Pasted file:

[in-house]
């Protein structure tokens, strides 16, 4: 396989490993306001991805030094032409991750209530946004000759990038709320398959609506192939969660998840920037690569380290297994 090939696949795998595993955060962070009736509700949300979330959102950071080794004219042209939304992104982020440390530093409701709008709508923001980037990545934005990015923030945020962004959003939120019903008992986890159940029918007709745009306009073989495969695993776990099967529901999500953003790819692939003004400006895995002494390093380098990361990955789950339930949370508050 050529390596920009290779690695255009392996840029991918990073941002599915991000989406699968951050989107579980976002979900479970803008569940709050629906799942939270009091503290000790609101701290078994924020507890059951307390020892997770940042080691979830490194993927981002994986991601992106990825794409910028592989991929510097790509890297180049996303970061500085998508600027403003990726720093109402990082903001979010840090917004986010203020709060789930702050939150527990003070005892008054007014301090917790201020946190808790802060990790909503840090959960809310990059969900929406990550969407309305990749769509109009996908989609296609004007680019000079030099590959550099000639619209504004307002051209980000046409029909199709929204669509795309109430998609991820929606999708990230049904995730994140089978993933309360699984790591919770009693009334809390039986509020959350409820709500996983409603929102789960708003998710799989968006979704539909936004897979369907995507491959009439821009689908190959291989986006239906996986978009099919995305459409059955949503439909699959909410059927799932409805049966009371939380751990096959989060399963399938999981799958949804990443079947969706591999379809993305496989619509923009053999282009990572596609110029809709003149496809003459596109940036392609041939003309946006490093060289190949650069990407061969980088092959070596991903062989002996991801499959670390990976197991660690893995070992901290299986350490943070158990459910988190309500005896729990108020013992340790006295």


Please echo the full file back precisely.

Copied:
[in-house]
């Protein structure tokens, strides 16, 4: 396989490993306001991805030094032409991750209530946004000759990038709320398959609506192939969660998840920037690569380290297994 090939696949795998595993955060962070009736509700949300979330959102950071080794004219042209939304992104982020440390530093409701709008709508923001980037990545934005990015923030945020962004959003939120019903008992986890159940029918007709745009306009073989495969695993776990099967529901999500953003790819692939003004400006895995002494390093380098990361990955789950339930949370508050 050529390596920009290779690695255009392996840029991918990073941002599915991000989406699968951050989107579980976002979900479970803008569940709050629906799942939270009091503290000790609101701290078994924020507890059951307390020892997770940042080691979830490194993927981002994986991601992106990825794409910028592989991929510097790509890297180049996303970061500085998508600027403003990726720093109402990082903001979010840090917004986010203020709060789930702050939150527990003070005892008054007014301090917790201020946190808790802060990790909503840090959960809310990059969900929406990550969407309305990749769509109009996908989609296609004007680019000079030099590959550099000639619209504004307002051209980000046409029909199709929204669509795309109430998609991820929606999708990230049904995730994140089978993933309360699984790591919770009693009334809390039986509020959350409820709500996983409603929102789960708003998710799989968006979704539909936004897979369907995507491959009439821009689908190959291989986006239906996986978009099919995305459409059955949503439909699959909410059927799932409805049966009371939380751990096959989060399963399938999981799958949804990443079947969706591999379809993305496989619509923009053999282009990572596609110029809709003149496809003459596109940036392609041939003309946006490093060289190949650069990407061969980088092959070596991903062989002996991801499959670390990976197991660690893995070992901290299986350490943070158990459910988190309500005896729990108020013992340790006295």